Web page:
Sunday, February 26, 2012

The Best and Worst of Winifred Brunton

As an artist Winifred Brunton was a fine technician and was capable of some excellent portraiture--not necessarily of ancient Egyptians.  She did a very good job with headdresses, costume and jewelry, but could not quite bring herself to imagine all the Egyptian royals as looking oriental.  In fact, some of them appear decidedly British.  Regardless, Brunton's portraits are interesting to behold:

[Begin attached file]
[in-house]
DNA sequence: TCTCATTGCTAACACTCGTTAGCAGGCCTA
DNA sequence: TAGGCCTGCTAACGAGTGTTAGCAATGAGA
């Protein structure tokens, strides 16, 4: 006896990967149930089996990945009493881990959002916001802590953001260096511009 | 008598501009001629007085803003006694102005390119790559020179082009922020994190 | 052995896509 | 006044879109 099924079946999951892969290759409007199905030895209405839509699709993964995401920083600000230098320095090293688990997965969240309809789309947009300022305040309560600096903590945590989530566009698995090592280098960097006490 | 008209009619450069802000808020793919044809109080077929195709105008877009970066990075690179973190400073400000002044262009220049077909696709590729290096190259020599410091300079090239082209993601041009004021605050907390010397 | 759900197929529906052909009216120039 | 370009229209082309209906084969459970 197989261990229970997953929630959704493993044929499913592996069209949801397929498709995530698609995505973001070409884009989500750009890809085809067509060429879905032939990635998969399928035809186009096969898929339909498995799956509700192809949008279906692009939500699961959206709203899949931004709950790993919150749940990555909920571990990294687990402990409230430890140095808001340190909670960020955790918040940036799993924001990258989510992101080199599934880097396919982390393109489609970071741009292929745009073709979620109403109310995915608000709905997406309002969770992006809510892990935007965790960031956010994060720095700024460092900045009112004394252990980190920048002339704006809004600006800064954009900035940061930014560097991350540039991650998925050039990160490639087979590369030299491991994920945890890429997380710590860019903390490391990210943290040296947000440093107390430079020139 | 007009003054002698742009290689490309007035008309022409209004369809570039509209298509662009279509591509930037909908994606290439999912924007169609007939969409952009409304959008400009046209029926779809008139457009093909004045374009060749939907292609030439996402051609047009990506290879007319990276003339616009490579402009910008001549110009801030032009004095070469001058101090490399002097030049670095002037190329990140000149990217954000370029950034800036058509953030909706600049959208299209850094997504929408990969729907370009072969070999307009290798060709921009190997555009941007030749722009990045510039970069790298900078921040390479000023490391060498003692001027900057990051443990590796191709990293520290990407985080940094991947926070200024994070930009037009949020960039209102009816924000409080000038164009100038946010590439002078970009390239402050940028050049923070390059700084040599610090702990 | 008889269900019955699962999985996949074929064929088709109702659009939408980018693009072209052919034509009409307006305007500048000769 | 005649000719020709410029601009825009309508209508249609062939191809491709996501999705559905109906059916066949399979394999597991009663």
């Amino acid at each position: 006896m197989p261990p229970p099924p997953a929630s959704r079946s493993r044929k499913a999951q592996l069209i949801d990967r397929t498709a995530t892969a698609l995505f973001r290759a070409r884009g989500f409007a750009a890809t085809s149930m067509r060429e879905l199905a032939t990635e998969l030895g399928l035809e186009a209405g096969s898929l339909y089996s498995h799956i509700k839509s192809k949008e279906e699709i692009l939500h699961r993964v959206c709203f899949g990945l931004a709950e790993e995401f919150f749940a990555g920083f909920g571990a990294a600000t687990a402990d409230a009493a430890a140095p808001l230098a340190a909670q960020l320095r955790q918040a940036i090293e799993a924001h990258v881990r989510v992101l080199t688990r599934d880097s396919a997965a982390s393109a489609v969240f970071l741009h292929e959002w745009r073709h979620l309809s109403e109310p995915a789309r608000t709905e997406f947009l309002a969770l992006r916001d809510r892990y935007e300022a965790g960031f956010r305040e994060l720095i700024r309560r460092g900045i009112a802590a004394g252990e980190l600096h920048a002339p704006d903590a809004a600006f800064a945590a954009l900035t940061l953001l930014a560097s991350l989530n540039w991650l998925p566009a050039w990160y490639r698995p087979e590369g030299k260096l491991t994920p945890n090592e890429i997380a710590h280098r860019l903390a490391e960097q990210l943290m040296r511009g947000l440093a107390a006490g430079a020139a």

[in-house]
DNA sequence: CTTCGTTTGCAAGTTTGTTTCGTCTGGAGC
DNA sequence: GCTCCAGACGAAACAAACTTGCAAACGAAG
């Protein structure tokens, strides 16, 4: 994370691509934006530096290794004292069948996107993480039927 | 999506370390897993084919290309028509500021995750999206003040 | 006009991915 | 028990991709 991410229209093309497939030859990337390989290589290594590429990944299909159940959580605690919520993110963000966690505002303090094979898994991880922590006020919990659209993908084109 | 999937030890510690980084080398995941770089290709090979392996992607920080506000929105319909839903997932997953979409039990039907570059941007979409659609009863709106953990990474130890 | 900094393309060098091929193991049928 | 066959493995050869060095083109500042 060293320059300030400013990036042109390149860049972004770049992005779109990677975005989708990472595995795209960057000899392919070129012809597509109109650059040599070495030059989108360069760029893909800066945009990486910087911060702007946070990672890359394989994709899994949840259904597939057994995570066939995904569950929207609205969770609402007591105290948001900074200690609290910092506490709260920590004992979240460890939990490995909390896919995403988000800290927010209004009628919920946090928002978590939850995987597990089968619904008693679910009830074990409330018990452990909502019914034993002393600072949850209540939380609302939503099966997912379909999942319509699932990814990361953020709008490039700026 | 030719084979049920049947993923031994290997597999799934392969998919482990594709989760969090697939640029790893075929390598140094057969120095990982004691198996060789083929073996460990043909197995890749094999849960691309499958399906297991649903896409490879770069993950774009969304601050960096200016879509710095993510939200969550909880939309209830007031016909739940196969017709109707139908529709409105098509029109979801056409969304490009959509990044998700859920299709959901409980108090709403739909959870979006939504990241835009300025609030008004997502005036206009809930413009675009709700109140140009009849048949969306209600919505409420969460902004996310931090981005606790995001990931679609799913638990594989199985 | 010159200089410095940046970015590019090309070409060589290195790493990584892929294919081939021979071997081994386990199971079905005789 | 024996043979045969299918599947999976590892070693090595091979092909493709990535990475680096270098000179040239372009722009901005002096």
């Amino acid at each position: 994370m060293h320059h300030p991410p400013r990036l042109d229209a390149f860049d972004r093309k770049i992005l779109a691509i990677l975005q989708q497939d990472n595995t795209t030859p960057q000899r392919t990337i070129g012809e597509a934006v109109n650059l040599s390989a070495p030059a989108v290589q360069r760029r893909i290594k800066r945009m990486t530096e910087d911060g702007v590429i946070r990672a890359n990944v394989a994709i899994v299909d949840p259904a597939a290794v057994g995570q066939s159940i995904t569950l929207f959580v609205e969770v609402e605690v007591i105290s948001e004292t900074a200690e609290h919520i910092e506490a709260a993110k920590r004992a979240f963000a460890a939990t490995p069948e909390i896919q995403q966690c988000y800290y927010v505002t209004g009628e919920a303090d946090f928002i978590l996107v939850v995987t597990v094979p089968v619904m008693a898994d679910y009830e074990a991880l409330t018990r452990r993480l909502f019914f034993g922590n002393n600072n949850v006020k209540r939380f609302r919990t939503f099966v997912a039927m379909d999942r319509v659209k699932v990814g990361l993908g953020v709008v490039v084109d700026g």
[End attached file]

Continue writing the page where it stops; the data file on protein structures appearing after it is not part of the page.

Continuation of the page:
The best painting is of Seti I.  Since this king's mummified face is so remarkably preserved one could work well with it except that, again, Brunton imagined him more as an English gentleman with refined features instead of the eastern despot that he probably was.  Seti's lips are too thin but at least his eyes are not exactly European.  While this is a wonderful little painting of a pharaoh in his finery, I think perhaps the actual Seti I would have wished to have been that handsome with such lean cheeks!  I believe the king was handsome, but in a different way.  Compare my view with Brunton's below.  Oddly, when it came to portraying Queen Nefertiti, Winifred executed a woman who does not even remind one of the Egyptian beauty and, were it not for her unique crown, one could not recognize who she was supposed to be.  In fact, unlike the famous Berlin bust, which is an icon of haunting loveliness of a rare type, Brunton's Nefertiti, ironically, is merely pleasant and even demure.  She is singularly lacking in beauty and even appears toothless!  What the ancient sculptor captured, Winifred could not even approximate.   And, for some unknown reason, she made Nefertiti's husband, Akhenaten, look like a girl.  Are the portraits of Winifred Brunton failures?  In my opinion, it is about half yes and half no.  You decide for yourself.

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